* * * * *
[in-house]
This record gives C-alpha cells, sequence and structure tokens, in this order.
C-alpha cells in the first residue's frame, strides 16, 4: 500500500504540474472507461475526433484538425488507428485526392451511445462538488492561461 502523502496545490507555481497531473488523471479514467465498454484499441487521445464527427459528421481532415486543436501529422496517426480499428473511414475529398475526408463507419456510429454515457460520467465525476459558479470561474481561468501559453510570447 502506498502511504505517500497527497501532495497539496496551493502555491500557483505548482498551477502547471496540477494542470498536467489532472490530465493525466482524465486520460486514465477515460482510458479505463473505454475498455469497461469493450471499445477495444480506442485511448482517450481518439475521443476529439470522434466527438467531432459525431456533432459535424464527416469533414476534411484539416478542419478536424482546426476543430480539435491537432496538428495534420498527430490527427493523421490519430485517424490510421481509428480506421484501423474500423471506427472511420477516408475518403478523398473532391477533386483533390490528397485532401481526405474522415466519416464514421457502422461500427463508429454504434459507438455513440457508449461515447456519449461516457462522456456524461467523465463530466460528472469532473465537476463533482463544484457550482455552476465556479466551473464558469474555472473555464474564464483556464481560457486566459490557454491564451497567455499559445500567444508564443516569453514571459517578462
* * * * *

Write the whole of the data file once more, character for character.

[in-house]
This record gives C-alpha cells, sequence and structure tokens, in this order.
C-alpha cells in the first residue's frame, strides 16, 4: 500500500504540474472507461475526433484538425488507428485526392451511445462538488492561461 502523502496545490507555481497531473488523471479514467465498454484499441487521445464527427459528421481532415486543436501529422496517426480499428473511414475529398475526408463507419456510429454515457460520467465525476459558479470561474481561468501559453510570447 502506498502511504505517500497527497501532495497539496496551493502555491500557483505548482498551477502547471496540477494542470498536467489532472490530465493525466482524465486520460486514465477515460482510458479505463473505454475498455469497461469493450471499445477495444480506442485511448482517450481518439475521443476529439470522434466527438467531432459525431456533432459535424464527416469533414476534411484539416478542419478536424482546426476543430480539435491537432496538428495534420498527430490527427493523421490519430485517424490510421481509428480506421484501423474500423471506427472511420477516408475518403478523398473532391477533386483533390490528397485532401481526405474522415466519416464514421457502422461500427463508429454504434459507438455513440457508449461515447456519449461516457462522456456524461467523465463530466460528472469532473465537476463533482463544484457550482455552476465556479466551473464558469474555472473555464474564464483556464481560457486566459490557454491564451497567455499559445500567444508564443516569453514571459517578462